“I date myself when I relate that I was vertical by the time I was a year old and that I was born (a twin) before anyone knew much about Retinopathy of Prematurity! Once I was upright, there was no stopping me! I have walked many miles, ridden even more and I will ride the bus over letting someone drive me, any day! When sidewalks are user-friendly, curb cuts made according to the ADA, walking with six feet is a joy! SIX FEET? Yup, my car is often my dog guide and my bicycle has room for two passengers! So...I have found the communities with wonderful walking and biking routes to be my best transportation buddies! I got my first tandem bike when I was almost too short to put my feet on the pedals and my first dog guide right after college! The Twin Cities Area is becoming more and more accessible for those of us who require some pedestrian accommodations (like APS and the announcement of bus stops by drivers so I want to be a part of active living in Ramsey County. Don't tell me there's somewhere I can't go...because that's all the more reason for me to try to go there...WITHOUT A CAR!”

Our news: more funded projects, more possibilities, more promise of a Twin Cities region more livable for all.

Wrapping Up the Minnesota Release of the Blueprint

Transit for Livable Communities - Wed, 07/22/2009 - 3:17pm

*Cross-posted from the Transportation for America blog*

July 22, 2009
By Christine Goepfert

P1000963 Originally uploaded by Transportation for America

On Monday, June 29th the Minnesota Coalition of Transportation for America welcomed community, city, and state leaders to learn more about the T4 America vision for the next federal transportation bill — and how Minnesotans would benefit from a reformed federal transportation program.

The event, hosted by the McKnight Foundation in Minneapolis, was attended by city officials, state legislators, congressional offices, business leaders, labor groups and advocacy organizations from across the state. The packed room heard from Anne Canby and Mariia Zimmerman, the Washington, D.C. representatives of the T4 America campaign, as they walked through the campaign’s Route to Reform, a detailed blueprint for the transportation bill.

The meeting came on the heels of Chairman Oberstar releasing a draft 775-page transportation bill he hopes to pass before the current federal bill expires in September.  In describing how Oberstar’s bill fits in with the T4 America vision, Anne Canby said that the draft is “on the right track,” and that “Oberstar is full of fire and ready to go. He has filled a vacuum with his leadership.”

Minneapolis Mayor R.T. Rybak, Hennepin County Commissioner Peter McLaughlin and State Representative Frank Hornstein highlighted how Minnesota communities would benefit from sweeping reforms in the transportation bill. In describing the need for new federal transportation policy as proposed by the T4 America campaign, Mayor Rybak indicated that “we shouldn’t strive for less” but that Minneapolis and the State have to be ready for it.  Michael Lander, a developer with many projects around the Twin Cities, also spoke about the need to include land use discussions when planning any transportation project because “transportation has always driven development.” He noted that the T4 America vision is “planning to meet the coming demand” for housing in convenient, walkable locations with access to public transportation.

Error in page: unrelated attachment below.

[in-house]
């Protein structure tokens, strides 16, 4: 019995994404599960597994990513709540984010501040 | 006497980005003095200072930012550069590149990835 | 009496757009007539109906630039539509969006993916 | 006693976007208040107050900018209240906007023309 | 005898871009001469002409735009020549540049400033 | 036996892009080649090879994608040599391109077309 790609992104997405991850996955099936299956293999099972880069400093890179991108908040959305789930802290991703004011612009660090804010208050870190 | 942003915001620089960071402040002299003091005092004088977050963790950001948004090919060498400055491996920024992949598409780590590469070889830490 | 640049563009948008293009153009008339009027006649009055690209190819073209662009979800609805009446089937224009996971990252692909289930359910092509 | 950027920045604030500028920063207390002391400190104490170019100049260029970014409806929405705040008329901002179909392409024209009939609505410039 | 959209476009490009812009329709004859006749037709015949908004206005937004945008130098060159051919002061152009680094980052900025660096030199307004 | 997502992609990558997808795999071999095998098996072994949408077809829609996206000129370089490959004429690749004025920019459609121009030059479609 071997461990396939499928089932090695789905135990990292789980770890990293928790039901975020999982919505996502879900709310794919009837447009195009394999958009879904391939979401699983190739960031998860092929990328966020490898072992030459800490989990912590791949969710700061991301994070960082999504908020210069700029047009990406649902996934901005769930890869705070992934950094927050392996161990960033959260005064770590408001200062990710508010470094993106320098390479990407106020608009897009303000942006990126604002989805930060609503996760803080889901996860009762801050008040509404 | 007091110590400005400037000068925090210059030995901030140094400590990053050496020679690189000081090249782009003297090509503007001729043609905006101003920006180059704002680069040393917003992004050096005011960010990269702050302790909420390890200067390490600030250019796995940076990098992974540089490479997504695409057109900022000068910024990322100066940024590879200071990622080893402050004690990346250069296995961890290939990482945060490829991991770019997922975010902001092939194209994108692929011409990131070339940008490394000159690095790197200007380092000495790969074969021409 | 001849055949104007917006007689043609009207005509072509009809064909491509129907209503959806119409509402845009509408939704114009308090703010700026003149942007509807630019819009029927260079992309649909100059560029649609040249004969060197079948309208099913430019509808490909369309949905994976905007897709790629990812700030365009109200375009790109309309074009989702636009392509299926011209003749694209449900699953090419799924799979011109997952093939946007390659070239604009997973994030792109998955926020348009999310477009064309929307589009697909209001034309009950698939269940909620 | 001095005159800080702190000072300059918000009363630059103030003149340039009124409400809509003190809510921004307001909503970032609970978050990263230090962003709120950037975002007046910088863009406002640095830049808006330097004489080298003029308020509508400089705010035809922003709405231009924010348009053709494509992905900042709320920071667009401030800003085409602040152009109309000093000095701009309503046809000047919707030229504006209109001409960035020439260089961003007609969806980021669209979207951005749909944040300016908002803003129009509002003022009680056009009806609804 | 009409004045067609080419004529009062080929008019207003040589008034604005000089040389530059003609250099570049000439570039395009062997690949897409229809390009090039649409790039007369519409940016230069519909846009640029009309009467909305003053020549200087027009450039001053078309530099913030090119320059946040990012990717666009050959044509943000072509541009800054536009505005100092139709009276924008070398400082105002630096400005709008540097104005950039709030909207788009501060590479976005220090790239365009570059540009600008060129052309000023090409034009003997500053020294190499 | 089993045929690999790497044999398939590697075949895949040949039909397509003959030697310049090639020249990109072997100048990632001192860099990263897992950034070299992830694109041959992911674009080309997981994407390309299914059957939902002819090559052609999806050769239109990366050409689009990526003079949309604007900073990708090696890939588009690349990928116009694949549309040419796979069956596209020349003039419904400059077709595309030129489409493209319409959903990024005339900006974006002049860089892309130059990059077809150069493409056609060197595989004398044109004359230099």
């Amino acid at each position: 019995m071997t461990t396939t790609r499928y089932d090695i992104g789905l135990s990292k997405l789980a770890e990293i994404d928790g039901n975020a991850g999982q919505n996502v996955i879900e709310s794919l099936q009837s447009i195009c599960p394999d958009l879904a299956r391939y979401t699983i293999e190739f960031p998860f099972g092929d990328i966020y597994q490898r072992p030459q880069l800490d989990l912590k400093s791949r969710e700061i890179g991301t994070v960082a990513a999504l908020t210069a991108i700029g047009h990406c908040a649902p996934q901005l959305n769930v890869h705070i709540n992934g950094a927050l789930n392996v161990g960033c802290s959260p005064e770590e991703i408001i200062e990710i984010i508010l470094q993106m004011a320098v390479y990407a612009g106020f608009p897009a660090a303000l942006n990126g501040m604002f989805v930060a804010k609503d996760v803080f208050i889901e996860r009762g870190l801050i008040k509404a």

“The market is changing dramatically, and walkable urbanism is what the market is looking for. …Central to the T4 America reform is planning to meet the coming demand.” — Michael Lander

In attendance were representatives from Chairman Oberstar’s office, Congressman Ellison and Congresswoman Betty McCollum’s offices.  State legislators, including Rep. Hausman and Rep. Kahn, county commissioners and city staffers from St. Paul and Minneapolis were among the crowd eager to hear about the work being done to create federal transportation policy that would benefit their communities.

It was not a strictly metropolitan affair as the Mayor of Independence and a representative from State Sen. Clark’s office from St. Cloud came to hear about how smaller and more rural communities could also get their transportation needs addressed in the federal bill.

One concern all of the elected officials shared was making sure Minnesota’s roads, highways and bridges were in a state of good repair.  Rep. Hornstein noted that we cannot invest in a “fax machine on the dawn of the internet revolution” indicating that we need to reach what he calls “infrastructure 2.0.”

“Infrastructure 2.0 is what is in this Transportation for America plan.”

Ellison Secures $750,000 for Two Local Transit Projects

Transit for Livable Communities - Tue, 07/21/2009 - 11:22am

By Katie Eukel, Communications Manager

Just ran across this press release from Congressman Keith Ellison's office. Great news from Washington:

Congressman Keith Ellison (D-Minneapolis) secured another two major appropriations for the Fifth District - $500,000 to help develop a new transit hub in downtown Minneapolis and $250,000 to begin planning for the Bottineau Transitway, a new light rail line between downtown Minneapolis and the Northwest Suburbs.

"I could not be more pleased to have this provision included for the Bottineau Transit project and thank Congressman Ellison for his leadership," said Hennepin County Board Chair Mike Opat. "This appropriation will take us one step closer to building a major transit investment and transportation equity in the North Minneapolis and northern suburban communities."

These appropriations are included in the draft House Transportation and Housing, Urban, Development Appropriations bill. This bill is expected to be considered on the floor this week.